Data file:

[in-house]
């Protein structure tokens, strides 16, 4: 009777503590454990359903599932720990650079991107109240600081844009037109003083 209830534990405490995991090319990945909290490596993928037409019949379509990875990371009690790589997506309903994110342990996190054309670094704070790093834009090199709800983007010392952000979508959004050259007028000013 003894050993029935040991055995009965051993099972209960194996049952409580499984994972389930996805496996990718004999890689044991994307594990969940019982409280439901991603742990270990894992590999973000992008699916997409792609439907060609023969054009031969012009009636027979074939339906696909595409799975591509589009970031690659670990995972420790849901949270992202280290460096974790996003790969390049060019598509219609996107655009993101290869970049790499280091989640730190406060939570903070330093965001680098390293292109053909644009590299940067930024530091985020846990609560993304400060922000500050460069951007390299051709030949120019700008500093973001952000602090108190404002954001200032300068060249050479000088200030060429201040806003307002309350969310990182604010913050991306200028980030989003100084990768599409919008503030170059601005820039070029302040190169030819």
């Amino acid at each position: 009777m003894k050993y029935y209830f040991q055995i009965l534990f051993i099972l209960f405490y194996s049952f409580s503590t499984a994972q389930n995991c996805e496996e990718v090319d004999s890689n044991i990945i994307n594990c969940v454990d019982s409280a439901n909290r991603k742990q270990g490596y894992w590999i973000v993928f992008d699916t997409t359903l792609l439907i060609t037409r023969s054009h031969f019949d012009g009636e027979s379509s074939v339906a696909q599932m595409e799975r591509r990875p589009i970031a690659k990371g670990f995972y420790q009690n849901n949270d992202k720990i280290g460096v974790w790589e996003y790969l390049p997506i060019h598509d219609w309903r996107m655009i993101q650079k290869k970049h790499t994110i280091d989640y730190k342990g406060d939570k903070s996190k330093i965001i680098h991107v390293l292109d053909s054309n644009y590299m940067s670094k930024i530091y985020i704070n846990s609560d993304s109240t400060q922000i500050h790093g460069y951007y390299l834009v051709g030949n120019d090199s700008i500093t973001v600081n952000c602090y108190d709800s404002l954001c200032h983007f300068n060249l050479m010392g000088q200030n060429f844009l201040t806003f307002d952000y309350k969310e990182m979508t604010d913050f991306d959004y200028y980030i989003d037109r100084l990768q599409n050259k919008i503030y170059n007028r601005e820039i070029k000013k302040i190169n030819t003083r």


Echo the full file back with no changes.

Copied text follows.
[in-house]
């Protein structure tokens, strides 16, 4: 009777503590454990359903599932720990650079991107109240600081844009037109003083 209830534990405490995991090319990945909290490596993928037409019949379509990875990371009690790589997506309903994110342990996190054309670094704070790093834009090199709800983007010392952000979508959004050259007028000013 003894050993029935040991055995009965051993099972209960194996049952409580499984994972389930996805496996990718004999890689044991994307594990969940019982409280439901991603742990270990894992590999973000992008699916997409792609439907060609023969054009031969012009009636027979074939339906696909595409799975591509589009970031690659670990995972420790849901949270992202280290460096974790996003790969390049060019598509219609996107655009993101290869970049790499280091989640730190406060939570903070330093965001680098390293292109053909644009590299940067930024530091985020846990609560993304400060922000500050460069951007390299051709030949120019700008500093973001952000602090108190404002954001200032300068060249050479000088200030060429201040806003307002309350969310990182604010913050991306200028980030989003100084990768599409919008503030170059601005820039070029302040190169030819």
């Amino acid at each position: 009777m003894k050993y029935y209830f040991q055995i009965l534990f051993i099972l209960f405490y194996s049952f409580s503590t499984a994972q389930n995991c996805e496996e990718v090319d004999s890689n044991i990945i994307n594990c969940v454990d019982s409280a439901n909290r991603k742990q270990g490596y894992w590999i973000v993928f992008d699916t997409t359903l792609l439907i060609t037409r023969s054009h031969f019949d012009g009636e027979s379509s074939v339906a696909q599932m595409e799975r591509r990875p589009i970031a690659k990371g670990f995972y420790q009690n849901n949270d992202k720990i280290g460096v974790w790589e996003y790969l390049p997506i060019h598509d219609w309903r996107m655009i993101q650079k290869k970049h790499t994110i280091d989640y730190k342990g406060d939570k903070s996190k330093i965001i680098h991107v390293l292109d053909s054309n644009y590299m940067s670094k930024i530091y985020i704070n846990s609560d993304s109240t400060q922000i500050h790093g460069y951007y390299l834009v051709g030949n120019d090199s700008i500093t973001v600081n952000c602090y108190d709800s404002l954001c200032h983007f300068n060249l050479m010392g000088q200030n060429f844009l201040t806003f307002d952000y309350k969310e990182m979508t604010d913050f991306d959004y200028y980030i989003d037109r100084l990768q599409n050259k919008i503030y170059n007028r601005e820039i070029k000013k302040i190169n030819t003083r």